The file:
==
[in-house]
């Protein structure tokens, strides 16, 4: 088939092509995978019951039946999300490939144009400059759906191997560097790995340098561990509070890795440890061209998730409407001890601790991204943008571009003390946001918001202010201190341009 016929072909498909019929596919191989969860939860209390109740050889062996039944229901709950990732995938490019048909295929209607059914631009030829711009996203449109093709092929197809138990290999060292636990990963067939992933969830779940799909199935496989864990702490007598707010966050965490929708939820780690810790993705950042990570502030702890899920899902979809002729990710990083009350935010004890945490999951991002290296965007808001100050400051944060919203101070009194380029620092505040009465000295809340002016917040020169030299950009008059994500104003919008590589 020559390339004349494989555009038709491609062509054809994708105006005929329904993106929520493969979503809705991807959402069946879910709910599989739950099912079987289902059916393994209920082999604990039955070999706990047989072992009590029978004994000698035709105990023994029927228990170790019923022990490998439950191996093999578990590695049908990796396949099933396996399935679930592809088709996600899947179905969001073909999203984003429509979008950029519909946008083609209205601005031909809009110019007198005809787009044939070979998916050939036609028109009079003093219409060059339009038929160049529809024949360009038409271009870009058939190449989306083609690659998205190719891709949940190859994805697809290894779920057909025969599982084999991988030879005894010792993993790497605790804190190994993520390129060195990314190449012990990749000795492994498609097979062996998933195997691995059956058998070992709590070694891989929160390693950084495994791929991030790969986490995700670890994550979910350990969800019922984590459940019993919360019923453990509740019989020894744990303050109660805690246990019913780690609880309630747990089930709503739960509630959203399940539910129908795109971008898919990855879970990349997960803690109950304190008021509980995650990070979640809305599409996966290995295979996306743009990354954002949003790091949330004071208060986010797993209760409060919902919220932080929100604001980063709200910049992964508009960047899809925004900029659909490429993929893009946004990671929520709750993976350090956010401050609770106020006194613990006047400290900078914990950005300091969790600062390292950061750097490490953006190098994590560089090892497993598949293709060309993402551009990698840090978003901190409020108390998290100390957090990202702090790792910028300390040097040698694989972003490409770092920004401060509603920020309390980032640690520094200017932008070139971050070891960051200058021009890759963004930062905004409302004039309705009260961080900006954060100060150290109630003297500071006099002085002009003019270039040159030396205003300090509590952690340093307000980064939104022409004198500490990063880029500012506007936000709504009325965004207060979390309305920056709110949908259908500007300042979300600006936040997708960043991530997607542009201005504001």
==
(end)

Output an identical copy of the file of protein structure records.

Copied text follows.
[in-house]
């Protein structure tokens, strides 16, 4: 088939092509995978019951039946999300490939144009400059759906191997560097790995340098561990509070890795440890061209998730409407001890601790991204943008571009003390946001918001202010201190341009 016929072909498909019929596919191989969860939860209390109740050889062996039944229901709950990732995938490019048909295929209607059914631009030829711009996203449109093709092929197809138990290999060292636990990963067939992933969830779940799909199935496989864990702490007598707010966050965490929708939820780690810790993705950042990570502030702890899920899902979809002729990710990083009350935010004890945490999951991002290296965007808001100050400051944060919203101070009194380029620092505040009465000295809340002016917040020169030299950009008059994500104003919008590589 020559390339004349494989555009038709491609062509054809994708105006005929329904993106929520493969979503809705991807959402069946879910709910599989739950099912079987289902059916393994209920082999604990039955070999706990047989072992009590029978004994000698035709105990023994029927228990170790019923022990490998439950191996093999578990590695049908990796396949099933396996399935679930592809088709996600899947179905969001073909999203984003429509979008950029519909946008083609209205601005031909809009110019007198005809787009044939070979998916050939036609028109009079003093219409060059339009038929160049529809024949360009038409271009870009058939190449989306083609690659998205190719891709949940190859994805697809290894779920057909025969599982084999991988030879005894010792993993790497605790804190190994993520390129060195990314190449012990990749000795492994498609097979062996998933195997691995059956058998070992709590070694891989929160390693950084495994791929991030790969986490995700670890994550979910350990969800019922984590459940019993919360019923453990509740019989020894744990303050109660805690246990019913780690609880309630747990089930709503739960509630959203399940539910129908795109971008898919990855879970990349997960803690109950304190008021509980995650990070979640809305599409996966290995295979996306743009990354954002949003790091949330004071208060986010797993209760409060919902919220932080929100604001980063709200910049992964508009960047899809925004900029659909490429993929893009946004990671929520709750993976350090956010401050609770106020006194613990006047400290900078914990950005300091969790600062390292950061750097490490953006190098994590560089090892497993598949293709060309993402551009990698840090978003901190409020108390998290100390957090990202702090790792910028300390040097040698694989972003490409770092920004401060509603920020309390980032640690520094200017932008070139971050070891960051200058021009890759963004930062905004409302004039309705009260961080900006954060100060150290109630003297500071006099002085002009003019270039040159030396205003300090509590952690340093307000980064939104022409004198500490990063880029500012506007936000709504009325965004207060979390309305920056709110949908259908500007300042979300600006936040997708960043991530997607542009201005504001």